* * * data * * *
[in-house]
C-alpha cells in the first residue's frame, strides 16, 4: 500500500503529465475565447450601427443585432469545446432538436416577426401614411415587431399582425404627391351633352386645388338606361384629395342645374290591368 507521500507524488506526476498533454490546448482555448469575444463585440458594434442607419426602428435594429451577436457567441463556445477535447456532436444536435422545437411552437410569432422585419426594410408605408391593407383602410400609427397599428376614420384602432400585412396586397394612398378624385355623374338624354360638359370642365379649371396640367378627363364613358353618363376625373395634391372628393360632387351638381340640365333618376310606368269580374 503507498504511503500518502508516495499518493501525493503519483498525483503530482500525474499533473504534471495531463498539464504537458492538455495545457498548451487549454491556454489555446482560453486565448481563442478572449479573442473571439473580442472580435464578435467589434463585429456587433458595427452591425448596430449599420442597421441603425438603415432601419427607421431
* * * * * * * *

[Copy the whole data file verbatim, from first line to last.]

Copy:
[in-house]
C-alpha cells in the first residue's frame, strides 16, 4: 500500500503529465475565447450601427443585432469545446432538436416577426401614411415587431399582425404627391351633352386645388338606361384629395342645374290591368 507521500507524488506526476498533454490546448482555448469575444463585440458594434442607419426602428435594429451577436457567441463556445477535447456532436444536435422545437411552437410569432422585419426594410408605408391593407383602410400609427397599428376614420384602432400585412396586397394612398378624385355623374338624354360638359370642365379649371396640367378627363364613358353618363376625373395634391372628393360632387351638381340640365333618376310606368269580374 503507498504511503500518502508516495499518493501525493503519483498525483503530482500525474499533473504534471495531463498539464504537458492538455495545457498548451487549454491556454489555446482560453486565448481563442478572449479573442473571439473580442472580435464578435467589434463585429456587433458595427452591425448596430449599420442597421441603425438603415432601419427607421431